I looked at Tang San who nodded back, Xiao Wu was telling the truth. "I guess you met the third student then?"

Xiao Wu narrowed her eyes at that. "I guess we did," she said, her voice a bone chilling cold.

Mubai shook his head before saying, "Little Jin was right, I think. If you were talking about some fatty calling himself a phoenix but looks like a free-range chicken and chasing after women, then that could only be Ma Hongjun."

Tang San nodded again at that, and said, "He was thrown around by Xiao Wu, though he should be alright."

Mubai shook his head harder and groaned. "Did he make a move on her?" he asked.

Tang San shook his head furiously.

"He can try," said Xiao Wu, cracking her knuckles with a murderous shine in her eyes.

A bell then sounded a few ways away, and we new students all turned towards the direction of the sound.

"That should be the first class," said Mubai, "we should go."

He ushered us all to the main clearing, Rongrong walking next to me while Tang San and Xiao Wu walked as a pair. Every now and then Mubai would look back to Zhuqing at the very back of the line, and every now and then I'd hear her tsk with each glance.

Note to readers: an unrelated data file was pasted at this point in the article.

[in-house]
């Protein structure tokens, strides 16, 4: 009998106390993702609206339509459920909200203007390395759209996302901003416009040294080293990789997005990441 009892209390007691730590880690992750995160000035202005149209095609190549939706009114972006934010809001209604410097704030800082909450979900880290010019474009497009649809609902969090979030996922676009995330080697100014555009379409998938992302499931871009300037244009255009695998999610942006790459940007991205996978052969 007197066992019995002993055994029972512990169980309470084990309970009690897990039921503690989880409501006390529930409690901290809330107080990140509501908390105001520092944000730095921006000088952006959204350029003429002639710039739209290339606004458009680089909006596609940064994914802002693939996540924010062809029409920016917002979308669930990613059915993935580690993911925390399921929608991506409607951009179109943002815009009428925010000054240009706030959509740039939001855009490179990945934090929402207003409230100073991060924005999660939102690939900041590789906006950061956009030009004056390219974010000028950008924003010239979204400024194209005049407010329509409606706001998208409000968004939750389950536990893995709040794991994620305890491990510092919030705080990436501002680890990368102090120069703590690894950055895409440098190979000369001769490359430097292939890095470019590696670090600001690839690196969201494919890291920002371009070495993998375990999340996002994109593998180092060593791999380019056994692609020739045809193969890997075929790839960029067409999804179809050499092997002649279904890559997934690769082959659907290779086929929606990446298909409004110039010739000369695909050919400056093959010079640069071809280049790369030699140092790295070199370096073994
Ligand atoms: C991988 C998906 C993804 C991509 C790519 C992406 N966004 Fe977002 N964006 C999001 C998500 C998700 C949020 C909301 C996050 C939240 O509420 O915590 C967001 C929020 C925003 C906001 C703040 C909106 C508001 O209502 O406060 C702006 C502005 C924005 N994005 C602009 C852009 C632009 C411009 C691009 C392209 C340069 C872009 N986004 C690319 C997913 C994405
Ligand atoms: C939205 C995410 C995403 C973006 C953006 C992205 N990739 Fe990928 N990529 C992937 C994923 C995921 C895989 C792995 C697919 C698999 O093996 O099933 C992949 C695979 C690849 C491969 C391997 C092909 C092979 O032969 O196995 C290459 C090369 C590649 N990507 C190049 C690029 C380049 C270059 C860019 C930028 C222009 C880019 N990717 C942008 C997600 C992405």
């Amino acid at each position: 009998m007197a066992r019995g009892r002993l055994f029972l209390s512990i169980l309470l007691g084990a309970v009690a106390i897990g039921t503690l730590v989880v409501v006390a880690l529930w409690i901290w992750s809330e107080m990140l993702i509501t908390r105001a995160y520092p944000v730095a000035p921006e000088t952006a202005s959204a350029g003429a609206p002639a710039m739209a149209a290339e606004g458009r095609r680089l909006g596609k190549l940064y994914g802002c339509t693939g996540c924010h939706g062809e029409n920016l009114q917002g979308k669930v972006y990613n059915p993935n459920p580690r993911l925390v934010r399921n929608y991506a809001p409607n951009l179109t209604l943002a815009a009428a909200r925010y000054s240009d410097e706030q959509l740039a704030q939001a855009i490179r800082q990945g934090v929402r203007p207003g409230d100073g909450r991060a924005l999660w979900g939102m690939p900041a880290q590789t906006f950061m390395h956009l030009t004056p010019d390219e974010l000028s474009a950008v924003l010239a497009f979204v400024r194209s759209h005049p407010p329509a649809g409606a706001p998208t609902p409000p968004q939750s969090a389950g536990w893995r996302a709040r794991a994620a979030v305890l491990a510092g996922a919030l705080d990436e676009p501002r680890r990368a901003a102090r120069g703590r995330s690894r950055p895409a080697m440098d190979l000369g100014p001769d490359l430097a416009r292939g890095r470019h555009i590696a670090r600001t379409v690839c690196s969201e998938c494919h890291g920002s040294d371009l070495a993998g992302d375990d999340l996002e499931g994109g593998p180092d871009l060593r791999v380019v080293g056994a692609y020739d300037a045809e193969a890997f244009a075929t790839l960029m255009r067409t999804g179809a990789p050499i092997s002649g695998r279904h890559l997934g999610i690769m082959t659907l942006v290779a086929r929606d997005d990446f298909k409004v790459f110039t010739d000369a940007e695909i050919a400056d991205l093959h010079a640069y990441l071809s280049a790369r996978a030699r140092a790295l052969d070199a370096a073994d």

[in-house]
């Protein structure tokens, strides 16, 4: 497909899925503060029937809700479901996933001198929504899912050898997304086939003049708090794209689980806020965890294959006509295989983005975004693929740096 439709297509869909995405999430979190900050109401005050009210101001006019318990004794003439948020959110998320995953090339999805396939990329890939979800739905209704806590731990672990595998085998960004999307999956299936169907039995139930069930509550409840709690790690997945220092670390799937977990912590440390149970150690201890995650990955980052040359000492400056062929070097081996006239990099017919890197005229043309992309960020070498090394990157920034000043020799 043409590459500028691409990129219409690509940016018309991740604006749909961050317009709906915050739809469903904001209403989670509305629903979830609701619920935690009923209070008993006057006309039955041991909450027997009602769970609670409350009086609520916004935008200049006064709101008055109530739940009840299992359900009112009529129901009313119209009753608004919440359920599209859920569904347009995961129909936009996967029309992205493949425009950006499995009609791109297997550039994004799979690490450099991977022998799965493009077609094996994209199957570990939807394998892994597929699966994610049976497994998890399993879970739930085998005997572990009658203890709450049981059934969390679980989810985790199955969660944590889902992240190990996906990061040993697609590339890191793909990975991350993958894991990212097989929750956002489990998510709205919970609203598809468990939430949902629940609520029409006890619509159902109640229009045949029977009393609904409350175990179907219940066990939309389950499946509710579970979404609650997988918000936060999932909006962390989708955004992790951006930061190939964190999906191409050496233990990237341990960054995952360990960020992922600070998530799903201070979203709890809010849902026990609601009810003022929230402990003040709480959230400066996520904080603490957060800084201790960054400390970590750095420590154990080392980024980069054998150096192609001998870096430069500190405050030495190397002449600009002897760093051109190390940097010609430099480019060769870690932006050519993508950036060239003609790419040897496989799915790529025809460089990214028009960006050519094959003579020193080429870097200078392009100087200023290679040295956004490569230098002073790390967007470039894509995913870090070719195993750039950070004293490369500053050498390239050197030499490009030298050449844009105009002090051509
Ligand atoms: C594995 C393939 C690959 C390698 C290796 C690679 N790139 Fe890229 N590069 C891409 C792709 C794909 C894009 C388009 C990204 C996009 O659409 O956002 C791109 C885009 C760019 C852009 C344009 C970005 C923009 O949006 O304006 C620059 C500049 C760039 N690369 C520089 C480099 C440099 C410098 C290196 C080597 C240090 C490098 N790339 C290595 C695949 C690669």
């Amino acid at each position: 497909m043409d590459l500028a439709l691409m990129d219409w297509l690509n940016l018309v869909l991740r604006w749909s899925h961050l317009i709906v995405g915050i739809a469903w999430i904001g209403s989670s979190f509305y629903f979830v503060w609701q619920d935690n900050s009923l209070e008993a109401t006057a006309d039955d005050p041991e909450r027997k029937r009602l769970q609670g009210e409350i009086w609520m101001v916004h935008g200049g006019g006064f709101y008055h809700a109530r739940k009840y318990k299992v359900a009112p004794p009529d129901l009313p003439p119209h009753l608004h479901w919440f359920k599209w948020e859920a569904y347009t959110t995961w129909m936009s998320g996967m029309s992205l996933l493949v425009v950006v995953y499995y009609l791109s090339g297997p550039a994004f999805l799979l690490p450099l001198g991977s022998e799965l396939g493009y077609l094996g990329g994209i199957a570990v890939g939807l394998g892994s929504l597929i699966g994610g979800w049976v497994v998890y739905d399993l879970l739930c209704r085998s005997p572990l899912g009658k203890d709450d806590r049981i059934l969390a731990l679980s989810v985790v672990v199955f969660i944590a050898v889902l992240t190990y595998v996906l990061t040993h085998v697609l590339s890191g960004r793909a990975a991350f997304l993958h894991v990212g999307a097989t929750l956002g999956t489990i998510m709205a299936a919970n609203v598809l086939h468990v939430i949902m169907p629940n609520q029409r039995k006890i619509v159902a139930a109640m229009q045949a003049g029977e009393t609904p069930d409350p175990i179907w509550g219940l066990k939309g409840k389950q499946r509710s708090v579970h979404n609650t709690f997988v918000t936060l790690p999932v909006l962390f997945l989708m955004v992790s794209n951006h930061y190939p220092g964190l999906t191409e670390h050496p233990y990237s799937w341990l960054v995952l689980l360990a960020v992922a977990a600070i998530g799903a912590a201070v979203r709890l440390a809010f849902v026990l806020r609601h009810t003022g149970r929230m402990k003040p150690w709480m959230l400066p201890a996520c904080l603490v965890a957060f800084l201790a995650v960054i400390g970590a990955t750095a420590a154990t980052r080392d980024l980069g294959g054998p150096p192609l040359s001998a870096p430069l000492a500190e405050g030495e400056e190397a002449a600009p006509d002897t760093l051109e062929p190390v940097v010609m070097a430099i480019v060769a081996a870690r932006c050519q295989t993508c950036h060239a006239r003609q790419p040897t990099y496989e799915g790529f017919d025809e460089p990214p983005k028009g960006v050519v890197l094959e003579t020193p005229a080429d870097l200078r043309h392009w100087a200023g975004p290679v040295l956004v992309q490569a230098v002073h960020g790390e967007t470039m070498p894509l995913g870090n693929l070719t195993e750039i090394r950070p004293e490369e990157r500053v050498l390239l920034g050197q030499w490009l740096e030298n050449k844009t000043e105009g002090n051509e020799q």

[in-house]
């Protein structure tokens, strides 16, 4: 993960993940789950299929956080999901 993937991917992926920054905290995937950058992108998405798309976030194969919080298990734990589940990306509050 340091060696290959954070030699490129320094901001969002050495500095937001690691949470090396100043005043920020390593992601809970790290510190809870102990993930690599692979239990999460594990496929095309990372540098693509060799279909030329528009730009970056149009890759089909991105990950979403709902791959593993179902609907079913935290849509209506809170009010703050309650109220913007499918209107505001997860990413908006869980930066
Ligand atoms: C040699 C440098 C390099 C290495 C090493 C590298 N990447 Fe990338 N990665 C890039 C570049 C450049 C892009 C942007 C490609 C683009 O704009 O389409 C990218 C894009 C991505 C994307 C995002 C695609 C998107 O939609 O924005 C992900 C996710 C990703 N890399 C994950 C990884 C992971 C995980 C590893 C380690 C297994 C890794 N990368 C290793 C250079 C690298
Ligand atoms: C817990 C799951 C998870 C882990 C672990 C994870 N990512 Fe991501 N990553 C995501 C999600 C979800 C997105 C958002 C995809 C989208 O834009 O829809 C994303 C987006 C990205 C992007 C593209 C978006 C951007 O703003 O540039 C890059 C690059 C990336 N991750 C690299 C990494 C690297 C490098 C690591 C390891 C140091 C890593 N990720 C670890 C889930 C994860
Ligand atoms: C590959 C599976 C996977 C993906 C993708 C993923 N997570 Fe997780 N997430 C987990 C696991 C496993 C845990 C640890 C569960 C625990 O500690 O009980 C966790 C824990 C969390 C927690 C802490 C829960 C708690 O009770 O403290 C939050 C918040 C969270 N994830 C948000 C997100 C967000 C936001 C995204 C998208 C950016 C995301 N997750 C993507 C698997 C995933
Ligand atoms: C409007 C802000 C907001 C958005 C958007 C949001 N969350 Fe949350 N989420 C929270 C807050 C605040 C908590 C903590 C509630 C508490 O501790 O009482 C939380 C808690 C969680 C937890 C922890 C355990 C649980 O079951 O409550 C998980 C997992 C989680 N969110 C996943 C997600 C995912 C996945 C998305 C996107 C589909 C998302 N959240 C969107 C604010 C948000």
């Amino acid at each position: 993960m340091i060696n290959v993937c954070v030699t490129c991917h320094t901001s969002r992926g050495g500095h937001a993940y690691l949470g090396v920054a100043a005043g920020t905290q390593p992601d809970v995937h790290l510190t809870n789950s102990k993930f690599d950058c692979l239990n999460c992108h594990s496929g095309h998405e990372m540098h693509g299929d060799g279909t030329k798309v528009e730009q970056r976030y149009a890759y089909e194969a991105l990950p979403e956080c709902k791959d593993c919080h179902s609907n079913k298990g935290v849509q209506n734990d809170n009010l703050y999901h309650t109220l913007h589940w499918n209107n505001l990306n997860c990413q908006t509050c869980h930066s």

We arrived to find Oscar already standing on attention, his full beard already shaved clean.

"Who's that?" asked Rongrong.

"Err, that's that big sausage uncle from yesterday," I said.

"Oh," she said.

Oscar waved over to us, and he looked rather girlish with his soft looking eyes and clear, pale complexion. He definitely had a higher spirit power rank than normal, and judging by his height, he was almost as tall as Mubai, and taller than Tang San. Spirit masters matured faster than normal people, and it was also this reason why Zhuqing already had the figure she had.

We all fell in line, at mostly the same order: Mubai at the furthest right, then Oscar, Tang San, Xiao Wu, Me, Rongrong, and Zhuqing. After that, and like Mubai described, came a rather pudgy boy no older than Tang San jogging through the grass. Xiao Wu's eyes trained on him, and the devious glint in them made me fear for the guy's life. Vengeance was something the girl enjoyed, and her growing together with the mild-mannered Tang San said more about him than it did her. And adding my knowledge of him and those hidden weapons, then all it boiled down to was don't fuck with him, or Xiao Wu.

"Good to see you're here, fatty," said Mubai.

"Boss Dai, why didn't you say we had such pretty new students?" said Ma Hongjun, looking Zhuqing and Rongrong over with a pair of familiar eyes.

I stepped in front of Rongrong and Zhuqing, not really minding the guy's clear displeasure. Guy's doing that here was something I'd never get used to.

"This junior thinks himself proud, eh?" said Ma Hongjun, staring me down. "Why don't I, your father, show you a few pointers?"